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Jose Marti

dR José R. Martí


Ph.D., P. Eng., Fellow IEEE

Tel: 604-822.2364
Fax: 604-822.5949
E-mail: jrms@ece.ubc.ca
Office Location:  Kaiser Building


Electrical Engineer -- Central University of Venezuela, 1971
MEEPE -- Rensselaer Polytechnic Institute, N.Y., 1974
Ph.D. -- The University of British Columbia, 1981 

Research Interests

Dr. Martí's Research Group is a world leader in the development of models and solution techniques for fast transient circuit solutions of large systems, particularly in connection with the Electromagnetic Transients Program EMTP. A student version of the Microtran-EMTP program can be downloaded here.

The group has extended the basic EMTP solution techniques to very fast Real-Time simulation. Our Power System Simulator OVNI uses a matched software (MATE) and hardware architecture (PC-Cluster) to achieve very fast performance for systems of unlimited size using off-the-shelf Pentium-class personal computers. OVNI is aimed at simulating in real-time the operation and control of large power system networks.

The Group's system simulation work proceeds in three fronts: a) Accurate and efficient system component models (transmission lines, transformers, machines, power electronic devices, and controllers), b) Efficient algorithmic solution techniques (network partitioning techniques, multirate solutions for latency exploitation and hybrid phasor/time-domain solutions), and c) PC-cluster architectures.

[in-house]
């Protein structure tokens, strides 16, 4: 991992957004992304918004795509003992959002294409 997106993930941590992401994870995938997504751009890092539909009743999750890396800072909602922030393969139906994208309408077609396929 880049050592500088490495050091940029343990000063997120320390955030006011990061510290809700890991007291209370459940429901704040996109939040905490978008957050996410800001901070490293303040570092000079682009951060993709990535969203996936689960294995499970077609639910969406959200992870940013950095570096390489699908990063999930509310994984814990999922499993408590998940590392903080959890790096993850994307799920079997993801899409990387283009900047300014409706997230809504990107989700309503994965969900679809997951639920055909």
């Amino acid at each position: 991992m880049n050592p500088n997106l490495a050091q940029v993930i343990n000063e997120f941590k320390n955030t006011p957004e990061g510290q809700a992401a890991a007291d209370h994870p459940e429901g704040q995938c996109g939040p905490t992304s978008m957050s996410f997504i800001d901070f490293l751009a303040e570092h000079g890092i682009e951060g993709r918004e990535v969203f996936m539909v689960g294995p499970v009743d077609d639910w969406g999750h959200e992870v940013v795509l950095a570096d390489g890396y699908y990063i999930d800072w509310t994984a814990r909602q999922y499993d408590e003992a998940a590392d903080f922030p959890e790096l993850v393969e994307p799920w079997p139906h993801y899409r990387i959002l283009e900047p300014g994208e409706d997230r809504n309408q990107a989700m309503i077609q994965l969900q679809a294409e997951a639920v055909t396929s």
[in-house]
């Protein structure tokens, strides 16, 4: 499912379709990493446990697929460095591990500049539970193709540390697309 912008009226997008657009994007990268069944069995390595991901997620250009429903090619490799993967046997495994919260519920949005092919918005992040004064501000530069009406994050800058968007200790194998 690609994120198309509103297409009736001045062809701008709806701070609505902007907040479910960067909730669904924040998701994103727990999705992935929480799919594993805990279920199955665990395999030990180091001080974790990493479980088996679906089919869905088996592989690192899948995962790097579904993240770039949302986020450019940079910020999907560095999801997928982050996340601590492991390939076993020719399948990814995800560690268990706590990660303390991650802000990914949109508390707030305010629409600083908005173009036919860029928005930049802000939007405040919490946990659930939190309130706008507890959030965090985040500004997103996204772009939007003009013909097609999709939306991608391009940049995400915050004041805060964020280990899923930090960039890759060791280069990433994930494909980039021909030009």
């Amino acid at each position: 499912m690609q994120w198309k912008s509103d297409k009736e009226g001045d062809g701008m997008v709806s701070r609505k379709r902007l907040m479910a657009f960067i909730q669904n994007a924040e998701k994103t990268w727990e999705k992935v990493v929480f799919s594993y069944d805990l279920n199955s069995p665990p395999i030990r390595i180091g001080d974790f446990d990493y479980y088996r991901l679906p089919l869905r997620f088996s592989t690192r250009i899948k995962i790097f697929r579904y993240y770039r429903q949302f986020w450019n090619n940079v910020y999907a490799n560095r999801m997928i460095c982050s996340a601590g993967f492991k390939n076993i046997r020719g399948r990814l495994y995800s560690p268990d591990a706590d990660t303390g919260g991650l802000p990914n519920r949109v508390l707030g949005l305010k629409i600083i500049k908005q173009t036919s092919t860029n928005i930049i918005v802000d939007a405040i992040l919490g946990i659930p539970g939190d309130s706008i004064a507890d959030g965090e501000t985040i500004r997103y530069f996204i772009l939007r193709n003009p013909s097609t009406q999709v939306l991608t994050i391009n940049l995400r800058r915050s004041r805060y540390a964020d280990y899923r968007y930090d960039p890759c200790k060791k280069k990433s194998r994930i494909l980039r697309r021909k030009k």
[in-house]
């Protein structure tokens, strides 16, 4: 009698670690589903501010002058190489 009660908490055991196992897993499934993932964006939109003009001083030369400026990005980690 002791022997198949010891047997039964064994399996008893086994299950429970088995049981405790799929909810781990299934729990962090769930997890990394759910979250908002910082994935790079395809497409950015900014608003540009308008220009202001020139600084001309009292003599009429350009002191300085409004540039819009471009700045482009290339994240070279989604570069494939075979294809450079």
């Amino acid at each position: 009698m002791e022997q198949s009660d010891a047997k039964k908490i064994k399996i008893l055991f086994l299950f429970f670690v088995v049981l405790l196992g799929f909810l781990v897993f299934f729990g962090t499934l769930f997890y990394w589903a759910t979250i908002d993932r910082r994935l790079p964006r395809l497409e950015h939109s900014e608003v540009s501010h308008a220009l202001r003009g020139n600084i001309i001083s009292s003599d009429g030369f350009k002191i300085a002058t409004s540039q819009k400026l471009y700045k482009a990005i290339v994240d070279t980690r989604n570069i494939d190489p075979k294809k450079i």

The group is also developing advanced signal processing techniques for in-service intelligent diagnostic systems. A current project involves the signature characterization of power transformers from their high-frequency response. This signature is then used for the detection of incipient faults and aging defects while the transformer is in service.

An important area of current interest in the group is the simulation of distributed energy systems. Together with other members of the Power Systems Group and the Power Electronics Group, we are studying the coordinated operation and control of local distributed generation resources (LDR's), including microturbines, fuel cells, solar, and wind generators, sharing resources with each other and with the existing power grid.:

Current Research Projects 

  • Real-Time Power Systems Simulator (OVNI)
  • Network Partitioning Techniques for Large System Solutions (MATE)
  • PC-Cluster Architectures
  • Multi-Rate and Hybrid Solutions
  • Signal Processing Techniques for Intelligent Diagnostic Systems
  • Frequency Dependent Transmission Line Modelling
  • High-Frequency Transformer Modelling
  • Coordination and Control of Small-Size Distributed Generation Systems



Last reviewed 7-Oct-2006

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